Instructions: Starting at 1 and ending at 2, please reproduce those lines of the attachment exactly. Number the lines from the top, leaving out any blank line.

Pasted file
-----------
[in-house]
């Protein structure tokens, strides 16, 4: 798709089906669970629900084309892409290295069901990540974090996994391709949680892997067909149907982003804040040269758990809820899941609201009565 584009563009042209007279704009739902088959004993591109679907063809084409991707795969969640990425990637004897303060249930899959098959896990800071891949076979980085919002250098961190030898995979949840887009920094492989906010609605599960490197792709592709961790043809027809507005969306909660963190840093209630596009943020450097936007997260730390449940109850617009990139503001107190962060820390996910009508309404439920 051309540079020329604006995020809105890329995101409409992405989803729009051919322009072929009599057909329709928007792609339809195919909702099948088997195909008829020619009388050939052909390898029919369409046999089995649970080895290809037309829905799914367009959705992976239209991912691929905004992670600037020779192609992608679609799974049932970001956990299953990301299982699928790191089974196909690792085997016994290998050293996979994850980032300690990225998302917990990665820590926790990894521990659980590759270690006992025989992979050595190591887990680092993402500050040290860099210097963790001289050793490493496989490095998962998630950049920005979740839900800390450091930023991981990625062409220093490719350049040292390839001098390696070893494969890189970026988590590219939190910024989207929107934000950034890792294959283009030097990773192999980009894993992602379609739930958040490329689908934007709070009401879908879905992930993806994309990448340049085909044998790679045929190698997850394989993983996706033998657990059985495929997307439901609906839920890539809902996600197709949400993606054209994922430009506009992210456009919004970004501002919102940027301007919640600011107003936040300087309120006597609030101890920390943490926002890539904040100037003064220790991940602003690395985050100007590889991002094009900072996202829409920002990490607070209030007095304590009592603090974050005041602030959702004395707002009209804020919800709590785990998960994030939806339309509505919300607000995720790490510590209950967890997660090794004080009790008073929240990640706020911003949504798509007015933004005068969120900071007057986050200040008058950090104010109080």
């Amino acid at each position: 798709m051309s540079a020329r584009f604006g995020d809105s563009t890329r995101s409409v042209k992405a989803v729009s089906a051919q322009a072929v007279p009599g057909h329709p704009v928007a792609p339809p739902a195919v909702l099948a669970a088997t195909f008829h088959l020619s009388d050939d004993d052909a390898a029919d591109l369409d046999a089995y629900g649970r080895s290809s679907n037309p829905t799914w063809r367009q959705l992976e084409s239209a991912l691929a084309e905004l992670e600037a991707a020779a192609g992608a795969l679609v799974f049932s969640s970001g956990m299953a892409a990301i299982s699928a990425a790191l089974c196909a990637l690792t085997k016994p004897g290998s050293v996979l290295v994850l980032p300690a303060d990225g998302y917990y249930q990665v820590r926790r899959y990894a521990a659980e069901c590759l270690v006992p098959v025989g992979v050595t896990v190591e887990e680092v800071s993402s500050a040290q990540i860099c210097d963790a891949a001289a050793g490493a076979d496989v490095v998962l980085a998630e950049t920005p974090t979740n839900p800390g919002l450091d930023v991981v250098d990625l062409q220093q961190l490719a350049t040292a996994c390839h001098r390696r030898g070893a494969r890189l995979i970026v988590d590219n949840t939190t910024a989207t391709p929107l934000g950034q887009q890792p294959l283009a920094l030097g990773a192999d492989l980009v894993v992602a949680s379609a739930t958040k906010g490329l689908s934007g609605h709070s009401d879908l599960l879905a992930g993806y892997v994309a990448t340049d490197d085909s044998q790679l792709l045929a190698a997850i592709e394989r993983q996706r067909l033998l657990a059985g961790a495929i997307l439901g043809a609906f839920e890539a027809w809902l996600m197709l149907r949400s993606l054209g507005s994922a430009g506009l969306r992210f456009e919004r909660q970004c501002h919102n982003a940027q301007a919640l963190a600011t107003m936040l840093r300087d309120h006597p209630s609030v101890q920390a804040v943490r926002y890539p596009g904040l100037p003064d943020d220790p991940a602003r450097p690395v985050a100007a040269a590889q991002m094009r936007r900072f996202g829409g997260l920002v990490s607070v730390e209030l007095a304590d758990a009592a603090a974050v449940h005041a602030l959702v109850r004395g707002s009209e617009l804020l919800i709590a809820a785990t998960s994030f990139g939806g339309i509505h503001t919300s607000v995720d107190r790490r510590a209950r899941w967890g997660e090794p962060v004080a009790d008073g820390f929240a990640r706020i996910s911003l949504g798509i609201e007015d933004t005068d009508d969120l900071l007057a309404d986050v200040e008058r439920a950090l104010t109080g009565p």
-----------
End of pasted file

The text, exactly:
[in-house]
């Protein structure tokens, strides 16, 4: 798709089906669970629900084309892409290295069901990540974090996994391709949680892997067909149907982003804040040269758990809820899941609201009565 584009563009042209007279704009739902088959004993591109679907063809084409991707795969969640990425990637004897303060249930899959098959896990800071891949076979980085919002250098961190030898995979949840887009920094492989906010609605599960490197792709592709961790043809027809507005969306909660963190840093209630596009943020450097936007997260730390449940109850617009990139503001107190962060820390996910009508309404439920 051309540079020329604006995020809105890329995101409409992405989803729009051919322009072929009599057909329709928007792609339809195919909702099948088997195909008829020619009388050939052909390898029919369409046999089995649970080895290809037309829905799914367009959705992976239209991912691929905004992670600037020779192609992608679609799974049932970001956990299953990301299982699928790191089974196909690792085997016994290998050293996979994850980032300690990225998302917990990665820590926790990894521990659980590759270690006992025989992979050595190591887990680092993402500050040290860099210097963790001289050793490493496989490095998962998630950049920005979740839900800390450091930023991981990625062409220093490719350049040292390839001098390696070893494969890189970026988590590219939190910024989207929107934000950034890792294959283009030097990773192999980009894993992602379609739930958040490329689908934007709070009401879908879905992930993806994309990448340049085909044998790679045929190698997850394989993983996706033998657990059985495929997307439901609906839920890539809902996600197709949400993606054209994922430009506009992210456009919004970004501002919102940027301007919640600011107003936040300087309120006597609030101890920390943490926002890539904040100037003064220790991940602003690395985050100007590889991002094009900072996202829409920002990490607070209030007095304590009592603090974050005041602030959702004395707002009209804020919800709590785990998960994030939806339309509505919300607000995720790490510590209950967890997660090794004080009790008073929240990640706020911003949504798509007015933004005068969120900071007057986050200040008058950090104010109080």